Never has a corporation done so much with something so little. Founded in 1968, Intel Corp. (INTC) has been the world’s leading manufacturer of microprocessors and chipsets almost since its inception. Today Intel is easily the largest semiconductor company in the world, about half again as large as closest competitor, Samsung Electronics Co., Ltd., and more than triple the size of the next-largest domestic producer, Qualcomm Inc. (QCOM).
What separates Intel from most other semiconductor companies is that it fabricates its products in-house. The bulk of semiconductor “manufacturers” farm the actual work of creating the products out to foundries in China. Intel even fabricates chips for other companies, for the most part ones too small to be considered true competitors. Is that a conflict of interest? Not really. Fabrication plants can cost several billion dollars to build, and it makes sense for Intel to keep its busy. (For more, see: The Semiconductor Industry Handbook.)
Intel does indeed assemble chipsets in China, but at Intel-owned facilities. It is received wisdom among some American doomsayers that low labor costs make China the default base of manufacturing operations for U.S. corporations that want to save a few pennies per unit and “ship jobs overseas.” That claim is more accusatory than it is true. At the end of 2016 Intel had a multitudinous workforce of 106,000, approximately half of whom were employed in the United States. Almost half of Intel’s chipsets and microprocessors are manufactured at home, at facilities in the suburbs of Phoenix, Albuquerque, N.M., and Portland, Ore. Outside of China, most of the remaining Intel products are developed in Israel. (For more, see: A Primer for Investing in the Tech Industry.)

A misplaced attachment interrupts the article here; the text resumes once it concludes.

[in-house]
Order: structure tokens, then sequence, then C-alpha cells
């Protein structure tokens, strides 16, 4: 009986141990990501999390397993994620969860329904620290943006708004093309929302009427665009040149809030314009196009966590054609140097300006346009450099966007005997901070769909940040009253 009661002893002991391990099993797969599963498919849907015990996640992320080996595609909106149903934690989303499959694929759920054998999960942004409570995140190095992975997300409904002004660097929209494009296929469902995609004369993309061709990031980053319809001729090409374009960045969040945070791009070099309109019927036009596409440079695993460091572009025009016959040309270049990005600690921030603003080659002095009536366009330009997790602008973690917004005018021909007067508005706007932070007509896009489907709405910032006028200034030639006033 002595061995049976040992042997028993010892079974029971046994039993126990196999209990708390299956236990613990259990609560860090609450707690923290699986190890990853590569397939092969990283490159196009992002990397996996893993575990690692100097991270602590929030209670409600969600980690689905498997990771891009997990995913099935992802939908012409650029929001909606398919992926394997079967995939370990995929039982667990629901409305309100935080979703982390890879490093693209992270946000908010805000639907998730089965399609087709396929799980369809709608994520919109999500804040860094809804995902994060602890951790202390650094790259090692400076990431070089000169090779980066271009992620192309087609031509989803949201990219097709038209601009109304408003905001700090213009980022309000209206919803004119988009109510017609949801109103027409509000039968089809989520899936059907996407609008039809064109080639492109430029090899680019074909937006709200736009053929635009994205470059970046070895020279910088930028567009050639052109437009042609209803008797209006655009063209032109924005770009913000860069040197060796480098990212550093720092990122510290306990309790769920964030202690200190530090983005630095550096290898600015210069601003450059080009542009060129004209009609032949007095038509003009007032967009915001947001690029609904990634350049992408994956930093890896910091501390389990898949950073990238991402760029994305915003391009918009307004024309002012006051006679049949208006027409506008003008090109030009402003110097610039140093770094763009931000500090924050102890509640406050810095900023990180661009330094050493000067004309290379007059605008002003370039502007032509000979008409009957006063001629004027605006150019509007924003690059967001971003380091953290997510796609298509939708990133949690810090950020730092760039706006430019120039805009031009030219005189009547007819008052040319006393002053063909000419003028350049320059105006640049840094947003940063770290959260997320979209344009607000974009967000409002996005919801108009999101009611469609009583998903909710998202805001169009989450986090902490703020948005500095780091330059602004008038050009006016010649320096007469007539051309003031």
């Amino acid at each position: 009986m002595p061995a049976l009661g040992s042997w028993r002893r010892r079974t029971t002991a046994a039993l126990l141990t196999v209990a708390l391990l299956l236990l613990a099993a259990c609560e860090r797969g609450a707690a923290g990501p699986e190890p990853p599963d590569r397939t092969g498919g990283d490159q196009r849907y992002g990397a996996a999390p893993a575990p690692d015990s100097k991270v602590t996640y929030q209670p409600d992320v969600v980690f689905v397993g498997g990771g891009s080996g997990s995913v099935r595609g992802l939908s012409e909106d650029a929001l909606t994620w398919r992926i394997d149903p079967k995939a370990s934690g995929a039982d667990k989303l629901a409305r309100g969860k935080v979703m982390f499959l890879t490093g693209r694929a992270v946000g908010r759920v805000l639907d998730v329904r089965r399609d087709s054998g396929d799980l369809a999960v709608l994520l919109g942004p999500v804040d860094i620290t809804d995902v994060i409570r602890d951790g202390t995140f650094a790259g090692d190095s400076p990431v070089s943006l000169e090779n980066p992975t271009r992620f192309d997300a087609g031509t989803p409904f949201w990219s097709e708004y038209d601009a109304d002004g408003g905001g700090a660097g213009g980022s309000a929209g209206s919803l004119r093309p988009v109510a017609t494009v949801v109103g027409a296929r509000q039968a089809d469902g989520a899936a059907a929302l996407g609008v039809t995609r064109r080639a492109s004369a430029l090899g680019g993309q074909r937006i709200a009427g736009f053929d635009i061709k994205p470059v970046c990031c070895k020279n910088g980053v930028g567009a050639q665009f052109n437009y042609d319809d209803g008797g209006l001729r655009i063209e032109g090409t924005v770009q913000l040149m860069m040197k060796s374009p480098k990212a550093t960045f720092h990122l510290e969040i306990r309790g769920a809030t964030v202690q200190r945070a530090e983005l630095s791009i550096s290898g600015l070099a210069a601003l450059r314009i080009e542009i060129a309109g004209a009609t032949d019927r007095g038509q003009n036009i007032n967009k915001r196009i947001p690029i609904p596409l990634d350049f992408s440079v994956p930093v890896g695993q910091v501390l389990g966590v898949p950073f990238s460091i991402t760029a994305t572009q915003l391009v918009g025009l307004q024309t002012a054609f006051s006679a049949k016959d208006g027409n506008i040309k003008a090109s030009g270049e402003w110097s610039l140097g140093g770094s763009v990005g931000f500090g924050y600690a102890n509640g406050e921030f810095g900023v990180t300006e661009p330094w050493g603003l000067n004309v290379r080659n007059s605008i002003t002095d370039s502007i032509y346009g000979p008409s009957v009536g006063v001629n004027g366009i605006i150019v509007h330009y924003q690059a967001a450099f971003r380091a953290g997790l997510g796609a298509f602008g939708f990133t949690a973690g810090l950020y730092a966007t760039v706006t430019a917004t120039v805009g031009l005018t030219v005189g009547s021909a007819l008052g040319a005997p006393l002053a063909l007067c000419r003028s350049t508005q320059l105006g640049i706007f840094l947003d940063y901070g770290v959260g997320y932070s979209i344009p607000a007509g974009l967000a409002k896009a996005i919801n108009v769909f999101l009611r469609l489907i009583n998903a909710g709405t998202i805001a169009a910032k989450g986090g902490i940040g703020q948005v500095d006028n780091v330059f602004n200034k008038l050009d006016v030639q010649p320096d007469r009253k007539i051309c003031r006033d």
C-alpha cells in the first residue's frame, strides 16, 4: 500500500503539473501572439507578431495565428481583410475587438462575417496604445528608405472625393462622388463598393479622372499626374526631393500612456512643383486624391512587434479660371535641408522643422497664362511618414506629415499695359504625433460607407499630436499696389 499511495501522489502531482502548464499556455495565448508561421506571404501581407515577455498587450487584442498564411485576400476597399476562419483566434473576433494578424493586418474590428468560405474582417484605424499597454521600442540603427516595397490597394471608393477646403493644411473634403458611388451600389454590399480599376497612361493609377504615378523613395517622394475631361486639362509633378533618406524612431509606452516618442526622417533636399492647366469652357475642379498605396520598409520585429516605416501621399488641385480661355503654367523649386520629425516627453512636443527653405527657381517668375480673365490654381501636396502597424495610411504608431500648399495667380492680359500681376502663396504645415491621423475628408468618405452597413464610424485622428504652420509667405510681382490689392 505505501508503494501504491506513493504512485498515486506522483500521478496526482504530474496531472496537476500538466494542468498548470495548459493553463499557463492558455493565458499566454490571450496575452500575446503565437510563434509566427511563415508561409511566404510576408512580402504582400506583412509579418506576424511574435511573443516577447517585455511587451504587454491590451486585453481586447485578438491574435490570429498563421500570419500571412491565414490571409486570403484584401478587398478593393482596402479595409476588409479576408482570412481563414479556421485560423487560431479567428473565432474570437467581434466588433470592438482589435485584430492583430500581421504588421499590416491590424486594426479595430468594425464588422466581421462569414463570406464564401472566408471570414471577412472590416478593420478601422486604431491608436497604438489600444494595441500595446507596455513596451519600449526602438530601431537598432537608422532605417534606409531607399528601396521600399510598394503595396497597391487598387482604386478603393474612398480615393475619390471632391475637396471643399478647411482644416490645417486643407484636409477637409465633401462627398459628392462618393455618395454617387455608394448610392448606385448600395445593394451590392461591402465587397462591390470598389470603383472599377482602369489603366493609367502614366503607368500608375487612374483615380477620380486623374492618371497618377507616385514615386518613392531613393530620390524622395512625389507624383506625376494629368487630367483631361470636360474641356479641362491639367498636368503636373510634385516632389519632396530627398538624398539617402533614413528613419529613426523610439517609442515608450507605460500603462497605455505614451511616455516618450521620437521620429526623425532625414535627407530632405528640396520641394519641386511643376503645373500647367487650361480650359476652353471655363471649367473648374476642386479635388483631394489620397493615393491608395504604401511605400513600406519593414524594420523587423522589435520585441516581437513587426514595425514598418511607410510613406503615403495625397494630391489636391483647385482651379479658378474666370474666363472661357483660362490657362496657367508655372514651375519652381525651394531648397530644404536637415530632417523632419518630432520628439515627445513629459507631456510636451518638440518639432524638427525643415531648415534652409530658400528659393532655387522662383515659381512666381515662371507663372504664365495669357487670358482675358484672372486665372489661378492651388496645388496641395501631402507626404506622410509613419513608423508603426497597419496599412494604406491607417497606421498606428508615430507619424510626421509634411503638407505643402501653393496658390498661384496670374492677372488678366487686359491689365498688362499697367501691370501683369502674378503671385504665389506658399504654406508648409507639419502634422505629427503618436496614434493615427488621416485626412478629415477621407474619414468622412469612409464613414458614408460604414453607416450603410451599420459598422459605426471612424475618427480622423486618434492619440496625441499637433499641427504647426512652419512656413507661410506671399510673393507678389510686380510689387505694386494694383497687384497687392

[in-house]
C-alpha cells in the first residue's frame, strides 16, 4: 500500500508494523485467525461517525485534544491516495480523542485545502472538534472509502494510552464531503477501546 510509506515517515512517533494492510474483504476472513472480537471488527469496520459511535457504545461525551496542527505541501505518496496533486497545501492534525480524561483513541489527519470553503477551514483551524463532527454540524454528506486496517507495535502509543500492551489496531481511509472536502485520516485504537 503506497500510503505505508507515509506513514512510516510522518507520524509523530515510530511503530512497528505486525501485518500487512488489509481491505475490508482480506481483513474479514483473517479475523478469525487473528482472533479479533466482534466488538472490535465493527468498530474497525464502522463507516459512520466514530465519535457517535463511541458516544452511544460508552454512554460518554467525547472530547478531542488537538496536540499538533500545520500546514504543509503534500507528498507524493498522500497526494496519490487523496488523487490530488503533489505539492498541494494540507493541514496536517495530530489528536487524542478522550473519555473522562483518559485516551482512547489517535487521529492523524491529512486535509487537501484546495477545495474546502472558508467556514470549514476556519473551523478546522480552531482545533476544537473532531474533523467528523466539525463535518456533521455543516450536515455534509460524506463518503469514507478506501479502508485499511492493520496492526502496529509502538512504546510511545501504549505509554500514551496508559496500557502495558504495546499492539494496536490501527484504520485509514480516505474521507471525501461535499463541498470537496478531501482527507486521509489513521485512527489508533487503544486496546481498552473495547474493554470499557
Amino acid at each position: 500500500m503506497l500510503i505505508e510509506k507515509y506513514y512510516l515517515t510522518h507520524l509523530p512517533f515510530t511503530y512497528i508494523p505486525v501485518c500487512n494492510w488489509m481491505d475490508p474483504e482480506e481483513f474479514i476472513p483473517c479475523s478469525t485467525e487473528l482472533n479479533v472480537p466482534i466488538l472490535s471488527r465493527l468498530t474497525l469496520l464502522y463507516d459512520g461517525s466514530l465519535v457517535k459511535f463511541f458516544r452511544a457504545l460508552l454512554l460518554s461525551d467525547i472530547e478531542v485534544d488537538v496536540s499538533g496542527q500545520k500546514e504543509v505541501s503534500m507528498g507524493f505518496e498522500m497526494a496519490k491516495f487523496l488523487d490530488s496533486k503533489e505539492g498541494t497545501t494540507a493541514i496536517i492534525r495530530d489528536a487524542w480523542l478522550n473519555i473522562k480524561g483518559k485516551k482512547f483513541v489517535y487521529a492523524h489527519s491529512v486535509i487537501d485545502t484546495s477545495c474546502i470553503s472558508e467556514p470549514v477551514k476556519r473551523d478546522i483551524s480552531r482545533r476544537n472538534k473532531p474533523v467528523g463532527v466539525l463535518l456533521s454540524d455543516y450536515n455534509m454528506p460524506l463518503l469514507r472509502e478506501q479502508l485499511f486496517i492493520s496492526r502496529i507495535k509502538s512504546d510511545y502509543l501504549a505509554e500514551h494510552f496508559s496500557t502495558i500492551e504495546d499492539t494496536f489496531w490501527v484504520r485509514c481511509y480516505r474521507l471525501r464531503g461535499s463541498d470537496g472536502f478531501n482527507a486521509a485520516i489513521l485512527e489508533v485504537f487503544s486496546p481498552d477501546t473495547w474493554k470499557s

The Incestuous World of Chip-sourcing
Even given that Intel fabricates other companies’ chips at its facilities, the business of developing internal computer hardware, selling it, and branding it is more incestuous than you might think. For instance, as of 2007 Apple Inc. (AAPL) began using Intel chips exclusively in its Macs, supplanting the PowerPC CPUs that Apple itself helped develop as part of a consortium. In 2018, it was reported that Apple may use Intel chips exclusively in its new iPhones. By comparison, smaller companies subcontracting to Intel isn’t even that big of a deal.
Intel’s surviving cofounder, Gordon Moore, lends his name to the most famous observation in all of technology. Formulated in 1965, Moore’s Law states that transistor density doubles every two years. Not only has the observation held ever since, but Intel has officially incorporated the law into its company strategy. The company is behind the development of 450mm wafers, the widest in existence, yet still less than a millimeter thick. Once in production, they should allow the exponential progress of Moore’s Law to continue for at least another generation.